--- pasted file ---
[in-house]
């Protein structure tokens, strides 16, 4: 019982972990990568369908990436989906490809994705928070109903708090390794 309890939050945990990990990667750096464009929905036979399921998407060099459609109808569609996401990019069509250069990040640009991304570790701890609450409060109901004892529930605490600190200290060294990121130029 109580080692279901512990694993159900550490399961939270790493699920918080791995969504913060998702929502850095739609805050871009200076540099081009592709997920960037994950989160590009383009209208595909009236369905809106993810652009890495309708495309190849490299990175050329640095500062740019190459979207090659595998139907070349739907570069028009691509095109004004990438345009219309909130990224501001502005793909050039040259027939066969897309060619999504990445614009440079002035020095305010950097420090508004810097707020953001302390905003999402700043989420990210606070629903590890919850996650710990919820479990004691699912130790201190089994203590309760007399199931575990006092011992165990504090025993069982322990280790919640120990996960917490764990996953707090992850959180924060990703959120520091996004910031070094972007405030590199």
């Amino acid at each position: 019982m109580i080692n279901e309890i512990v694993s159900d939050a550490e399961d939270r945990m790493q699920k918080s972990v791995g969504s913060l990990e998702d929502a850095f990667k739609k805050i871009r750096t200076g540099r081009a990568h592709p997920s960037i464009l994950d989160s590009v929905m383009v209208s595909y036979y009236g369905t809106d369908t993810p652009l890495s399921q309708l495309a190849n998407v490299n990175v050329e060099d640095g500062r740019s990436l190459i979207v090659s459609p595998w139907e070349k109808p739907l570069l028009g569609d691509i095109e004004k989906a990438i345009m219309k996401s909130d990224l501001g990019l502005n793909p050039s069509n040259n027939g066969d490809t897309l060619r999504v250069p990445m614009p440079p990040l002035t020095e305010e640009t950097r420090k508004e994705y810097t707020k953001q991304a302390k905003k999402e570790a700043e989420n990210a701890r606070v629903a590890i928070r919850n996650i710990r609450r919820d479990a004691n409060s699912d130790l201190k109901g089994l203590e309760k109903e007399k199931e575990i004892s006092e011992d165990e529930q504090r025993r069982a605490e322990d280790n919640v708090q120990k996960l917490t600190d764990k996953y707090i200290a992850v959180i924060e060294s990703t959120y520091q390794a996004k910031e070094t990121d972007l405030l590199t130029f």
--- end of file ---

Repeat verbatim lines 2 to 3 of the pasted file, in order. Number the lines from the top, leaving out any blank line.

């Protein structure tokens, strides 16, 4: 019982972990990568369908990436989906490809994705928070109903708090390794 309890939050945990990990990667750096464009929905036979399921998407060099459609109808569609996401990019069509250069990040640009991304570790701890609450409060109901004892529930605490600190200290060294990121130029 109580080692279901512990694993159900550490399961939270790493699920918080791995969504913060998702929502850095739609805050871009200076540099081009592709997920960037994950989160590009383009209208595909009236369905809106993810652009890495309708495309190849490299990175050329640095500062740019190459979207090659595998139907070349739907570069028009691509095109004004990438345009219309909130990224501001502005793909050039040259027939066969897309060619999504990445614009440079002035020095305010950097420090508004810097707020953001302390905003999402700043989420990210606070629903590890919850996650710990919820479990004691699912130790201190089994203590309760007399199931575990006092011992165990504090025993069982322990280790919640120990996960917490764990996953707090992850959180924060990703959120520091996004910031070094972007405030590199």
């Amino acid at each position: 019982m109580i080692n279901e309890i512990v694993s159900d939050a550490e399961d939270r945990m790493q699920k918080s972990v791995g969504s913060l990990e998702d929502a850095f990667k739609k805050i871009r750096t200076g540099r081009a990568h592709p997920s960037i464009l994950d989160s590009v929905m383009v209208s595909y036979y009236g369905t809106d369908t993810p652009l890495s399921q309708l495309a190849n998407v490299n990175v050329e060099d640095g500062r740019s990436l190459i979207v090659s459609p595998w139907e070349k109808p739907l570069l028009g569609d691509i095109e004004k989906a990438i345009m219309k996401s909130d990224l501001g990019l502005n793909p050039s069509n040259n027939g066969d490809t897309l060619r999504v250069p990445m614009p440079p990040l002035t020095e305010e640009t950097r420090k508004e994705y810097t707020k953001q991304a302390k905003k999402e570790a700043e989420n990210a701890r606070v629903a590890i928070r919850n996650i710990r609450r919820d479990a004691n409060s699912d130790l201190k109901g089994l203590e309760k109903e007399k199931e575990i004892s006092e011992d165990e529930q504090r025993r069982a605490e322990d280790n919640v708090q120990k996960l917490t600190d764990k996953y707090i200290a992850v959180i924060e060294s990703t959120y520091q390794a996004k910031e070094t990121d972007l405030l590199t130029f």